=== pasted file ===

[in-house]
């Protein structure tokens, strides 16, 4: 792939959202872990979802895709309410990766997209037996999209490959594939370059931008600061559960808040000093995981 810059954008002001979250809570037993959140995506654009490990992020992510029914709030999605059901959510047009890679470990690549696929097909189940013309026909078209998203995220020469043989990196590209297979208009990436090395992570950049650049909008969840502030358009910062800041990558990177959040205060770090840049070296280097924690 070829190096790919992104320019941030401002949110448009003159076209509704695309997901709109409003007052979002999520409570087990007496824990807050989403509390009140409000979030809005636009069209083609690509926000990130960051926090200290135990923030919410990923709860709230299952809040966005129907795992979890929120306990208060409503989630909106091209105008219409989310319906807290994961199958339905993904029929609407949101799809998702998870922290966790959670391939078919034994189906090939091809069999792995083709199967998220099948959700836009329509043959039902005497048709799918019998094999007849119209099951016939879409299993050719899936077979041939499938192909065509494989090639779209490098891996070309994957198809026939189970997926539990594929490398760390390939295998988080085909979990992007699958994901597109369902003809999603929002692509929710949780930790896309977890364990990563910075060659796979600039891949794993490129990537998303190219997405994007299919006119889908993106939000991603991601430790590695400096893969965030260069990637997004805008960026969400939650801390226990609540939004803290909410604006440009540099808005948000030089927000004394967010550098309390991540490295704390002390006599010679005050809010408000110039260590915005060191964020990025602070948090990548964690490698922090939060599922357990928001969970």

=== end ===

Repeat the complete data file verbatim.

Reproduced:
[in-house]
């Protein structure tokens, strides 16, 4: 792939959202872990979802895709309410990766997209037996999209490959594939370059931008600061559960808040000093995981 810059954008002001979250809570037993959140995506654009490990992020992510029914709030999605059901959510047009890679470990690549696929097909189940013309026909078209998203995220020469043989990196590209297979208009990436090395992570950049650049909008969840502030358009910062800041990558990177959040205060770090840049070296280097924690 070829190096790919992104320019941030401002949110448009003159076209509704695309997901709109409003007052979002999520409570087990007496824990807050989403509390009140409000979030809005636009069209083609690509926000990130960051926090200290135990923030919410990923709860709230299952809040966005129907795992979890929120306990208060409503989630909106091209105008219409989310319906807290994961199958339905993904029929609407949101799809998702998870922290966790959670391939078919034994189906090939091809069999792995083709199967998220099948959700836009329509043959039902005497048709799918019998094999007849119209099951016939879409299993050719899936077979041939499938192909065509494989090639779209490098891996070309994957198809026939189970997926539990594929490398760390390939295998988080085909979990992007699958994901597109369902003809999603929002692509929710949780930790896309977890364990990563910075060659796979600039891949794993490129990537998303190219997405994007299919006119889908993106939000991603991601430790590695400096893969965030260069990637997004805008960026969400939650801390226990609540939004803290909410604006440009540099808005948000030089927000004394967010550098309390991540490295704390002390006599010679005050809010408000110039260590915005060191964020990025602070948090990548964690490698922090939060599922357990928001969970």